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A recession and the C8

Old 11-21-2018, 11:49 AM
  #21  
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I worry more about a meteor hitting Disneyland.
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Old 11-21-2018, 01:49 PM
  #22  
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My income is highly dependent on the economy. So it effects me for sure. Is it going to alter the release of the C8? No. Will it effect overall sales? Definitely yes.

I do acknowledge that it's best to buy during the recession and sell during the boom years, and for that reason I have built up a hunk of cash for a real estate purchase during the next recession, which I feel is coming rather soon.

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Old 11-21-2018, 02:30 PM
  #23  
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ONly peasants worry about recessions...lol

(kidding)

im more worried about getting hit by lightning...or getting murdered by illegal immigrant caravans

the glass is either half full or half empty.,,take your pick...

most corvette owners pay cash anyway..unless interest rates are at giveaway levels...

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Old 11-21-2018, 04:43 PM
  #24  
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Originally Posted by Bill Dearborn View Post
What starts a recession is somebody saying I think there is going to be a down turn so I am going to stop spending money on anything but essentials. Pretty soon other people do the same. Then layoffs come as production decreases and everybody says I told you so. Then more people cut back because their jobs may be on the line as well. Herd mentality and Down we go.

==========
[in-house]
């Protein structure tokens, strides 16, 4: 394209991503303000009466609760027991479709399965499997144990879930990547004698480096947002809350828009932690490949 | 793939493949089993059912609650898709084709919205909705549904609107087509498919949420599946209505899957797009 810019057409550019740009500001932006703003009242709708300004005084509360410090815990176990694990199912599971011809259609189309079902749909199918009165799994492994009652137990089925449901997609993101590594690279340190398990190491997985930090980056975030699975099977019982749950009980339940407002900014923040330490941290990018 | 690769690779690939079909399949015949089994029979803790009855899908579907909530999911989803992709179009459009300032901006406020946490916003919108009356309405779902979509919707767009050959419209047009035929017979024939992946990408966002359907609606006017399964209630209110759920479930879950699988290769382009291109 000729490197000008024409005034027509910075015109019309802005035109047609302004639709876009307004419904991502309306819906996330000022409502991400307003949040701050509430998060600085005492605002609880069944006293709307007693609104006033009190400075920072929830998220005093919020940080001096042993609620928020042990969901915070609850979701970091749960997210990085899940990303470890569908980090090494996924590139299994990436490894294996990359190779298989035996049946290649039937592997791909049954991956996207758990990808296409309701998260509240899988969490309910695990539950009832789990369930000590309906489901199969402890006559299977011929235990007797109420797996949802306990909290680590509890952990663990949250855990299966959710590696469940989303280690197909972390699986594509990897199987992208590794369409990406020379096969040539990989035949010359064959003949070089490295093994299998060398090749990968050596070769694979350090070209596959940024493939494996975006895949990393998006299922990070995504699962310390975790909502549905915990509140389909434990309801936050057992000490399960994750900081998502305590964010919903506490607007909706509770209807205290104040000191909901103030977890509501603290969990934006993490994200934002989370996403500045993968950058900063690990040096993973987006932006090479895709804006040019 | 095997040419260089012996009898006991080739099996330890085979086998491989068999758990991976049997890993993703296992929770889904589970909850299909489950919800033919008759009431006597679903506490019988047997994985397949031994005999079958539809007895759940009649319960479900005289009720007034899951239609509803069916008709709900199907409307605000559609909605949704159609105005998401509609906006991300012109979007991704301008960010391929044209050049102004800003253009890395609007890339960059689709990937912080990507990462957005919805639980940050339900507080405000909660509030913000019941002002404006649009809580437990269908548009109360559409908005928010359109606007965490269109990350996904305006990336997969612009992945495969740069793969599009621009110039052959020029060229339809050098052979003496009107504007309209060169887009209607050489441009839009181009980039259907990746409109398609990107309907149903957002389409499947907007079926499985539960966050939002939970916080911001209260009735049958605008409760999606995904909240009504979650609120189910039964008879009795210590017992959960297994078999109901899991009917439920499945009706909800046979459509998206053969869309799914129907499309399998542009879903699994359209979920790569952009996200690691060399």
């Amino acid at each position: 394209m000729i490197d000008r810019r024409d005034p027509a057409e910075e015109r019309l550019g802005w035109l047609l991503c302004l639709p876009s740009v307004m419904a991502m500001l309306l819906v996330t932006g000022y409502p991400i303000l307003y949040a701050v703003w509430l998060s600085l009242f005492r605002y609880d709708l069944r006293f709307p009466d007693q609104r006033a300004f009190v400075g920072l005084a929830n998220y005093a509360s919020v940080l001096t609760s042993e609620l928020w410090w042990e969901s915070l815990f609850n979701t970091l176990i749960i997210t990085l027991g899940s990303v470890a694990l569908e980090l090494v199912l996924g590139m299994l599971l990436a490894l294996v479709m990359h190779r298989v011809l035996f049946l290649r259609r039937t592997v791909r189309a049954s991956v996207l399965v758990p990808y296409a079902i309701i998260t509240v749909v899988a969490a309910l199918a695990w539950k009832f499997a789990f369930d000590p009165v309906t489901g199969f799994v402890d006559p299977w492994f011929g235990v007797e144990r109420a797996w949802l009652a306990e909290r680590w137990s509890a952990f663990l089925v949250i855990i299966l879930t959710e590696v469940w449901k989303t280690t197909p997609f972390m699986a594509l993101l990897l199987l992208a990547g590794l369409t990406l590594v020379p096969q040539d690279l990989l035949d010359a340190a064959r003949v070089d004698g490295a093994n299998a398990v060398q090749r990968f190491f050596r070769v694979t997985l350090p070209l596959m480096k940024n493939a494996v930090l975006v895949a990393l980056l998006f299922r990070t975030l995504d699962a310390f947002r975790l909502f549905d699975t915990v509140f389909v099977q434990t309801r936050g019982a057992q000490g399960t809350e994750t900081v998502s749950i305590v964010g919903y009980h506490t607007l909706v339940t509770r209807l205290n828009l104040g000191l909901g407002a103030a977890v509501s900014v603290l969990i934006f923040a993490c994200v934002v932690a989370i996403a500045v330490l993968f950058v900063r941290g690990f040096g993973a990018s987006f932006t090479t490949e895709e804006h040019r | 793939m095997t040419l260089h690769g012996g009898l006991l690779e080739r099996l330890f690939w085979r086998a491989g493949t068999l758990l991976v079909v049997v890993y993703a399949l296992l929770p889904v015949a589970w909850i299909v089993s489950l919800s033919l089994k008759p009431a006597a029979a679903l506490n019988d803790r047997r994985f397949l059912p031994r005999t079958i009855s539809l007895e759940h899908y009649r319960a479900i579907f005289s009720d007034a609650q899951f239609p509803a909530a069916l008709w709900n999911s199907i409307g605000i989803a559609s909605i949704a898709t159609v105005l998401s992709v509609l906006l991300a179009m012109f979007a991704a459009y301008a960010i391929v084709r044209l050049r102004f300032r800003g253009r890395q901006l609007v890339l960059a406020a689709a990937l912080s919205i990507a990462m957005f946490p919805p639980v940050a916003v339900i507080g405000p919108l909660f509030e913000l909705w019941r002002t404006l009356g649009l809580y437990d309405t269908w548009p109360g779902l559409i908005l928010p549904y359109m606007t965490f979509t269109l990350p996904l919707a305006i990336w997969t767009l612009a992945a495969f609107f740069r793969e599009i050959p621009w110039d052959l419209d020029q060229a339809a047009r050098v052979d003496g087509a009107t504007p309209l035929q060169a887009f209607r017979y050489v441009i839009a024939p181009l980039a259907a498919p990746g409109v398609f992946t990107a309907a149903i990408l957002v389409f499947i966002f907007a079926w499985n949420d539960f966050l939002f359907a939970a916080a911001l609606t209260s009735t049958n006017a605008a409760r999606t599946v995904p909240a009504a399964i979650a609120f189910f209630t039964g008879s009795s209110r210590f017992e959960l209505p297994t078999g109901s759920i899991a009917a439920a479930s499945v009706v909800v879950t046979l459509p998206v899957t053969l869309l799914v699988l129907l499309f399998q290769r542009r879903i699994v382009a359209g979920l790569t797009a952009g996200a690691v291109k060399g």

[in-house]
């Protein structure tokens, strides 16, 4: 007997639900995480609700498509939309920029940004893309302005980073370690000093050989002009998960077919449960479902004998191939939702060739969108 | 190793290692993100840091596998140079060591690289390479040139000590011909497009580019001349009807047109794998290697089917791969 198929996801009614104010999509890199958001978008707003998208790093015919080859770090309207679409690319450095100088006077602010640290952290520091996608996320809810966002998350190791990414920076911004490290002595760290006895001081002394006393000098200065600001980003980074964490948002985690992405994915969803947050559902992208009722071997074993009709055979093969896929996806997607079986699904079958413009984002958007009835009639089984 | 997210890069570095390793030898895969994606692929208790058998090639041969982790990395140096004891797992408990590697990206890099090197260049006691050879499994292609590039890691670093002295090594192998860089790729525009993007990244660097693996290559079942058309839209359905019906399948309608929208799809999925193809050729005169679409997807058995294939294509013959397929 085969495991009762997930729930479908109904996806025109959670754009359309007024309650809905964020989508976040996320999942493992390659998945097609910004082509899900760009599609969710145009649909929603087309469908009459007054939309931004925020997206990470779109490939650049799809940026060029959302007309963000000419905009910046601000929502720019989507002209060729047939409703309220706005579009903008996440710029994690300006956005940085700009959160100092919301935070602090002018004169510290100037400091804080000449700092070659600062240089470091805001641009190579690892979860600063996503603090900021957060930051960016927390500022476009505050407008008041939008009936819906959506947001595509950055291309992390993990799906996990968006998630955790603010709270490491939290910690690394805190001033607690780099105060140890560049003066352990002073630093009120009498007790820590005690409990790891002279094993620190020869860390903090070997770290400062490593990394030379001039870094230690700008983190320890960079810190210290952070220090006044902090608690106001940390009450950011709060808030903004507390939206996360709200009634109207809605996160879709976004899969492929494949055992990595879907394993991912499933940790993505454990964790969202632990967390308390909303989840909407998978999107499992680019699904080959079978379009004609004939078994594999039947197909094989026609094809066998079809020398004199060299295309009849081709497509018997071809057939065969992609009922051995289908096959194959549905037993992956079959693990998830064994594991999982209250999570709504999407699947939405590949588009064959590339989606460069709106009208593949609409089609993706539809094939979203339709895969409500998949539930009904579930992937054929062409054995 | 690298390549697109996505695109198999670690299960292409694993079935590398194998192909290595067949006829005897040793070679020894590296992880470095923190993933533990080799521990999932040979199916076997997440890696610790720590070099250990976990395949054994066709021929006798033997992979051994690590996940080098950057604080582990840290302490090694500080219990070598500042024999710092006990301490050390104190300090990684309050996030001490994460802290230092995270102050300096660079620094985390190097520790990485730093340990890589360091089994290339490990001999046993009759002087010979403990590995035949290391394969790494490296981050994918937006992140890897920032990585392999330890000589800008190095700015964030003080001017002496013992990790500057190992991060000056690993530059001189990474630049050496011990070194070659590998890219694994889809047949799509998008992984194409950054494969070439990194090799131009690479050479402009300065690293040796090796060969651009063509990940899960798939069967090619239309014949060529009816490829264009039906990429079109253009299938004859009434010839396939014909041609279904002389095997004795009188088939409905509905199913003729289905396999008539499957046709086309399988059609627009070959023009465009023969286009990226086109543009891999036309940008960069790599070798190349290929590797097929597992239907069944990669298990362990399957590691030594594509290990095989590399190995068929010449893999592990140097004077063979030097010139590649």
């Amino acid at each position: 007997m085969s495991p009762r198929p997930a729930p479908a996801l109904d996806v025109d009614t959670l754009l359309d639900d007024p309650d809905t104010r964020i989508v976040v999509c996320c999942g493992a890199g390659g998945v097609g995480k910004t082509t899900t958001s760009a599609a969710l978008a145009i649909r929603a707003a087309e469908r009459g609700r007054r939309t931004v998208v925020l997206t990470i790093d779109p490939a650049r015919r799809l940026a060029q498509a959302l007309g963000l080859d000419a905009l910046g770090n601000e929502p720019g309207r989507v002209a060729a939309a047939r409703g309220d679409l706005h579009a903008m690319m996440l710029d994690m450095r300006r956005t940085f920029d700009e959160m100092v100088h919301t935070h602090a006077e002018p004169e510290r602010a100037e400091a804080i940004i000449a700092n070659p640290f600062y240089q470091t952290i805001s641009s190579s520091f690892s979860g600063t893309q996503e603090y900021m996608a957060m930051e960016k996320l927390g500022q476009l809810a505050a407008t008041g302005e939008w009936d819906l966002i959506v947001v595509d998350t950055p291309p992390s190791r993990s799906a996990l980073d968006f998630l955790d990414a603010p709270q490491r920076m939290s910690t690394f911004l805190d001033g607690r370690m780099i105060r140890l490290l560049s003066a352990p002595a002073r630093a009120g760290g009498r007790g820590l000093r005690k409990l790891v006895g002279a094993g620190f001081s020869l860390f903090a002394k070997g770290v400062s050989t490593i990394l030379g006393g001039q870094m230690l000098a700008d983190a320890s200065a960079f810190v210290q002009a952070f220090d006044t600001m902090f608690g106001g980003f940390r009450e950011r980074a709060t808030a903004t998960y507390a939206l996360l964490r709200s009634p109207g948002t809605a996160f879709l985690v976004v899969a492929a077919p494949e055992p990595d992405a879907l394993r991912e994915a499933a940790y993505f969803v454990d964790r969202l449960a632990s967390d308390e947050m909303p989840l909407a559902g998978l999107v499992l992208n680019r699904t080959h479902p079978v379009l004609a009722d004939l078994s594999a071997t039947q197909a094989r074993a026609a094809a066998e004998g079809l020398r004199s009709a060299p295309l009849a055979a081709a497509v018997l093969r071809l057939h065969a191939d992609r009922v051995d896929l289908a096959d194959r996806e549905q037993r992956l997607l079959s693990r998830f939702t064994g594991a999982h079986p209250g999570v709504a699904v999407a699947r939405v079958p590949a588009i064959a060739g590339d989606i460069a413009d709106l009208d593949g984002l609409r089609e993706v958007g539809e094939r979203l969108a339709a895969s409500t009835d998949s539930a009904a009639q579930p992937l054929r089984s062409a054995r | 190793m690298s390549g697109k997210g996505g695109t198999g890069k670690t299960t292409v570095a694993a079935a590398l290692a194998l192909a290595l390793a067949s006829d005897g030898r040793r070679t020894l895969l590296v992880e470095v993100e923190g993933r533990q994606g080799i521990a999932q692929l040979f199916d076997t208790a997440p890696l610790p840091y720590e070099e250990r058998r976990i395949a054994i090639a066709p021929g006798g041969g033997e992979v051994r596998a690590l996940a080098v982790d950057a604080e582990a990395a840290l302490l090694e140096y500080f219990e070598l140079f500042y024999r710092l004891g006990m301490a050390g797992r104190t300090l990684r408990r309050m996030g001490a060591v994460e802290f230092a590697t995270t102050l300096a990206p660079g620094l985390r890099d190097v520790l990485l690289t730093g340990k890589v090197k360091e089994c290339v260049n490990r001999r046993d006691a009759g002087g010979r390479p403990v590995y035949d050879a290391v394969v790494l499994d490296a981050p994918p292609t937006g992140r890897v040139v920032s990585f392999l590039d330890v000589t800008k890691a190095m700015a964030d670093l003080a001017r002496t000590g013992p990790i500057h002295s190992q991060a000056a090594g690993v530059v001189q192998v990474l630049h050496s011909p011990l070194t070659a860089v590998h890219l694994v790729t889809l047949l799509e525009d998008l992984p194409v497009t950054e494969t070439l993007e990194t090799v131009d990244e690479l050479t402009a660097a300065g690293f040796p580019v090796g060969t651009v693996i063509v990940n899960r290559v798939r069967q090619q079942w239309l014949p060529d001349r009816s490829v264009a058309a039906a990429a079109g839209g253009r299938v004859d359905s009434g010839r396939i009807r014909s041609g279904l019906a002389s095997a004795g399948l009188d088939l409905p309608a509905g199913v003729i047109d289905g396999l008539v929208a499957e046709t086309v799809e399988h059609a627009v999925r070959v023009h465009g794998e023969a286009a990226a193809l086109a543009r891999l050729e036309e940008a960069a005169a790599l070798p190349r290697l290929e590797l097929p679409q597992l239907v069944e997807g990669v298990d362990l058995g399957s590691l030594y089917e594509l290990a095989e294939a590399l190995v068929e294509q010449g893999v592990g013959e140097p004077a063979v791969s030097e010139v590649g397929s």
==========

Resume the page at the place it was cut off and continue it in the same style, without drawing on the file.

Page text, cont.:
Bill

Ah yes, reminiscent of "the flailings of the lemmings on Wall Street".
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Old 11-21-2018, 04:46 PM
  #25  
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Originally Posted by Suns_PSD View Post
My income is highly dependent on the economy. So it effects me for sure. Is it going to alter the release of the C8? No. Will it effect overall sales? Definitely yes.

I do acknowledge that it's best to buy during the recession and sell during the boom years, and for that reason I have built up a hunk of cash for a real estate purchase during the next recession, which I feel is coming rather soon.
Much better use of the 'greenbacks' above...
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Old 11-21-2018, 04:47 PM
  #26  
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Originally Posted by JerriVette View Post
ONly peasants worry about recessions...lol

(kidding)

im more worried about getting hit by lightning...or getting murdered by illegal immigrant caravans

the glass is either half full or half empty.,,take your pick...

most corvette owners pay cash anyway..unless interest rates are at giveaway levels...

Are you sure about that?